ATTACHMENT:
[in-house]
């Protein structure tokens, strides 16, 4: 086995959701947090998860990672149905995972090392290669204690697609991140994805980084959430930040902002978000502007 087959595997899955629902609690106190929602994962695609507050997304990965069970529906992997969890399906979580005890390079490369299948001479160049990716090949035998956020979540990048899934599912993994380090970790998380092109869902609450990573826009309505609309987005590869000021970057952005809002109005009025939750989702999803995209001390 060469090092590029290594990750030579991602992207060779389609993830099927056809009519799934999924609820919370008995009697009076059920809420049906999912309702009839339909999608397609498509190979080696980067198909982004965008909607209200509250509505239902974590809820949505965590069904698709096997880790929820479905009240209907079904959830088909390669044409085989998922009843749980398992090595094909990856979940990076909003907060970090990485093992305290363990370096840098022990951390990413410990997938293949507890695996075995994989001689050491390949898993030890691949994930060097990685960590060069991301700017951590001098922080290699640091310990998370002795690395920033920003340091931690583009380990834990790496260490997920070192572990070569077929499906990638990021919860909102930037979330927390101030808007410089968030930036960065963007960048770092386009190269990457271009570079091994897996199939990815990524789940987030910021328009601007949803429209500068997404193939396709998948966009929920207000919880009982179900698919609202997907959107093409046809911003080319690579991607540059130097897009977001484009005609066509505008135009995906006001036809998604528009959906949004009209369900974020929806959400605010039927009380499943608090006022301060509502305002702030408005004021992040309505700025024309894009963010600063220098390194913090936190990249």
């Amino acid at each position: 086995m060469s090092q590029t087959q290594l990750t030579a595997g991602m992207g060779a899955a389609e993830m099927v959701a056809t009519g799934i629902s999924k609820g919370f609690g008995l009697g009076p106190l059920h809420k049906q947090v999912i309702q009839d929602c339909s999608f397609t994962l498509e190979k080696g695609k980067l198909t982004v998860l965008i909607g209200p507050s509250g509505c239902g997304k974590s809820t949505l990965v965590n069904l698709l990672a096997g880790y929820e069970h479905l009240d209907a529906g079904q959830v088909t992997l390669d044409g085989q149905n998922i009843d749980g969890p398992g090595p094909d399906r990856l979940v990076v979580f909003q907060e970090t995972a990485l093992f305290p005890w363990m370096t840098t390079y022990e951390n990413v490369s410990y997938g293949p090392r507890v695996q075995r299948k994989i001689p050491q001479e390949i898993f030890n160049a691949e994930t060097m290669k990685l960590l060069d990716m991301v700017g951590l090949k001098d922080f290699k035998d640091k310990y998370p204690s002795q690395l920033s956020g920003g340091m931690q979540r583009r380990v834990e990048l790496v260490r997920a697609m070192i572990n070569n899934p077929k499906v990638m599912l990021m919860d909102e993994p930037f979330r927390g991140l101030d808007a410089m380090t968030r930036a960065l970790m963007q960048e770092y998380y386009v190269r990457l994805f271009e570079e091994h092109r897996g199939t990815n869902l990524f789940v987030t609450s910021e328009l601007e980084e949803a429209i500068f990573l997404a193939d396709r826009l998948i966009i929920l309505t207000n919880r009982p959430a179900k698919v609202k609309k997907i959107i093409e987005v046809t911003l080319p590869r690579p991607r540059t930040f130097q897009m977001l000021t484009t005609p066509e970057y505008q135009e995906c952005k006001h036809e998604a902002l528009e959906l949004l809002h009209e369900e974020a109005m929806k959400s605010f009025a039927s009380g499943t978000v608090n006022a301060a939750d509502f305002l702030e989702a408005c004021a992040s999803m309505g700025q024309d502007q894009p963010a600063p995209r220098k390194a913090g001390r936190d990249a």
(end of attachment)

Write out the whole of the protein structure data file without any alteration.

[in-house]
């Protein structure tokens, strides 16, 4: 086995959701947090998860990672149905995972090392290669204690697609991140994805980084959430930040902002978000502007 087959595997899955629902609690106190929602994962695609507050997304990965069970529906992997969890399906979580005890390079490369299948001479160049990716090949035998956020979540990048899934599912993994380090970790998380092109869902609450990573826009309505609309987005590869000021970057952005809002109005009025939750989702999803995209001390 060469090092590029290594990750030579991602992207060779389609993830099927056809009519799934999924609820919370008995009697009076059920809420049906999912309702009839339909999608397609498509190979080696980067198909982004965008909607209200509250509505239902974590809820949505965590069904698709096997880790929820479905009240209907079904959830088909390669044409085989998922009843749980398992090595094909990856979940990076909003907060970090990485093992305290363990370096840098022990951390990413410990997938293949507890695996075995994989001689050491390949898993030890691949994930060097990685960590060069991301700017951590001098922080290699640091310990998370002795690395920033920003340091931690583009380990834990790496260490997920070192572990070569077929499906990638990021919860909102930037979330927390101030808007410089968030930036960065963007960048770092386009190269990457271009570079091994897996199939990815990524789940987030910021328009601007949803429209500068997404193939396709998948966009929920207000919880009982179900698919609202997907959107093409046809911003080319690579991607540059130097897009977001484009005609066509505008135009995906006001036809998604528009959906949004009209369900974020929806959400605010039927009380499943608090006022301060509502305002702030408005004021992040309505700025024309894009963010600063220098390194913090936190990249």
């Amino acid at each position: 086995m060469s090092q590029t087959q290594l990750t030579a595997g991602m992207g060779a899955a389609e993830m099927v959701a056809t009519g799934i629902s999924k609820g919370f609690g008995l009697g009076p106190l059920h809420k049906q947090v999912i309702q009839d929602c339909s999608f397609t994962l498509e190979k080696g695609k980067l198909t982004v998860l965008i909607g209200p507050s509250g509505c239902g997304k974590s809820t949505l990965v965590n069904l698709l990672a096997g880790y929820e069970h479905l009240d209907a529906g079904q959830v088909t992997l390669d044409g085989q149905n998922i009843d749980g969890p398992g090595p094909d399906r990856l979940v990076v979580f909003q907060e970090t995972a990485l093992f305290p005890w363990m370096t840098t390079y022990e951390n990413v490369s410990y997938g293949p090392r507890v695996q075995r299948k994989i001689p050491q001479e390949i898993f030890n160049a691949e994930t060097m290669k990685l960590l060069d990716m991301v700017g951590l090949k001098d922080f290699k035998d640091k310990y998370p204690s002795q690395l920033s956020g920003g340091m931690q979540r583009r380990v834990e990048l790496v260490r997920a697609m070192i572990n070569n899934p077929k499906v990638m599912l990021m919860d909102e993994p930037f979330r927390g991140l101030d808007a410089m380090t968030r930036a960065l970790m963007q960048e770092y998380y386009v190269r990457l994805f271009e570079e091994h092109r897996g199939t990815n869902l990524f789940v987030t609450s910021e328009l601007e980084e949803a429209i500068f990573l997404a193939d396709r826009l998948i966009i929920l309505t207000n919880r009982p959430a179900k698919v609202k609309k997907i959107i093409e987005v046809t911003l080319p590869r690579p991607r540059t930040f130097q897009m977001l000021t484009t005609p066509e970057y505008q135009e995906c952005k006001h036809e998604a902002l528009e959906l949004l809002h009209e369900e974020a109005m929806k959400s605010f009025a039927s009380g499943t978000v608090n006022a301060a939750d509502f305002l702030e989702a408005c004021a992040s999803m309505g700025q024309d502007q894009p963010a600063p995209r220098k390194a913090g001390r936190d990249a």